When her childcare provider moved away, Kathleen had a reason to put her engineering practice aside. Looking for something to balance her newfound stay-at-home-mother status she perused the Experimental College course catalog. After trying classes in handwriting analysis and jazz improvisation, she chose an evening poetry writing class.
“From my very first class I took it seriously. It didn’t feel like just a night class. I thought, ‘wow! I really want to do this!’ Right away, I was trying to be conscientious and working on it as hard as I could.”
After finishing that class, she took it again. And again. She developed a peer group of poets and found a mentor in her teacher. And more and more of those bursts of time got filled with writing.
“I don’t know, I think our passions find us in some way. It just kind of hit me on the head when I was ready for it. Growing up I played piano, but I never wanted to practice. I don’t mind practicing at poetry. Everything about it is something I enjoy. I love the drafts, I love the revisions, I love reading it, I love talking about it. I don’t even mind sending work out. I don’t love being rejected – maybe that’s one thing. But there was never that feeling of, ugh, I don’t want to practice.”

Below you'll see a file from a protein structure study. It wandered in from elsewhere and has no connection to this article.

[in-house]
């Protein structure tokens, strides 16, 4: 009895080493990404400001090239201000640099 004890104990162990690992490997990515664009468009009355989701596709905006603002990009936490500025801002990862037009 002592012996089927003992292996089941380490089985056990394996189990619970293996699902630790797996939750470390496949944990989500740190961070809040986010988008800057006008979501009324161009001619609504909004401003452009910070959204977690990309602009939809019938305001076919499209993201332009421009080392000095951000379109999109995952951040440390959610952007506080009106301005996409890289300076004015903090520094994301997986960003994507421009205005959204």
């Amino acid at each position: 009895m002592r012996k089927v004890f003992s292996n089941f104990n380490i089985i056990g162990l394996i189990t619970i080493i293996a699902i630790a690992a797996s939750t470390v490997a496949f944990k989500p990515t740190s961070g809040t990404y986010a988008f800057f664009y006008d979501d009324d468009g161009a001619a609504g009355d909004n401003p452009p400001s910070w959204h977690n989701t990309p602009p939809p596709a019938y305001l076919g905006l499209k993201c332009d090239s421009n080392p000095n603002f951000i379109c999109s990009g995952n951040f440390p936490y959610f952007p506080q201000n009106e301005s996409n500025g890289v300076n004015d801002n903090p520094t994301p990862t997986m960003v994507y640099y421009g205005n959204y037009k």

This was back in the days when Washington State did not have a Poet Laureate, not that Kathleen would have given it much thought. It would be several years before she knew that such a position could exist, her first awareness coming much later, when she learned that Rita Dove was the Poet Laureate of the United States.
Fast forward through two published volumes of works and decades of practice later, Kathleen Flenniken became Washington State’s Poet Laureate in 2012, having been chosen for the work she had already produced and for the agenda of poetry literacy she proposed to bring to people throughout this state.
From engineer to poet, it was a transition that this mother of three embraces as perfectly natural. If natural sums up Kathleen’s life path it also describes her personality. Cuddling a cup of tea at my dining room table, words and laughter spill from her without restraint. If poets are supposed to be pompous and pedantic, Kathleen did not get the memo. The character she evinces before me is evident in her poems. Straightforward, accessible, and, well, natural.